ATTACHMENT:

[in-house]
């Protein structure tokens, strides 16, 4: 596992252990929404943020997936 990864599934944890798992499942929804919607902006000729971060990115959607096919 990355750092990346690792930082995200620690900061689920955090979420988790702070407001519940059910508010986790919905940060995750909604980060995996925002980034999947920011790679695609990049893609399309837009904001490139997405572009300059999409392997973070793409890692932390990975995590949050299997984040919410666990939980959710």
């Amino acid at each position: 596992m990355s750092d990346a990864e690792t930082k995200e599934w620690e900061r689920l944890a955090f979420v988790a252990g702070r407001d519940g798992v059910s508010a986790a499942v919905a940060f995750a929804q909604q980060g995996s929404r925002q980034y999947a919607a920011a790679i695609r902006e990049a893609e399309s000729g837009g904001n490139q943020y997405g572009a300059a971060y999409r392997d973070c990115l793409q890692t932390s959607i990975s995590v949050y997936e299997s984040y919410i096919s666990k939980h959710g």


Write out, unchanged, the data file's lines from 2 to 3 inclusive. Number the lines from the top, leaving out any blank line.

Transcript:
């Protein structure tokens, strides 16, 4: 596992252990929404943020997936 990864599934944890798992499942929804919607902006000729971060990115959607096919 990355750092990346690792930082995200620690900061689920955090979420988790702070407001519940059910508010986790919905940060995750909604980060995996925002980034999947920011790679695609990049893609399309837009904001490139997405572009300059999409392997973070793409890692932390990975995590949050299997984040919410666990939980959710």
């Amino acid at each position: 596992m990355s750092d990346a990864e690792t930082k995200e599934w620690e900061r689920l944890a955090f979420v988790a252990g702070r407001d519940g798992v059910s508010a986790a499942v919905a940060f995750a929804q909604q980060g995996s929404r925002q980034y999947a919607a920011a790679i695609r902006e990049a893609e399309s000729g837009g904001n490139q943020y997405g572009a300059a971060y999409r392997d973070c990115l793409q890692t932390s959607i990975s995590v949050y997936e299997s984040y919410i096919s666990k939980h959710g």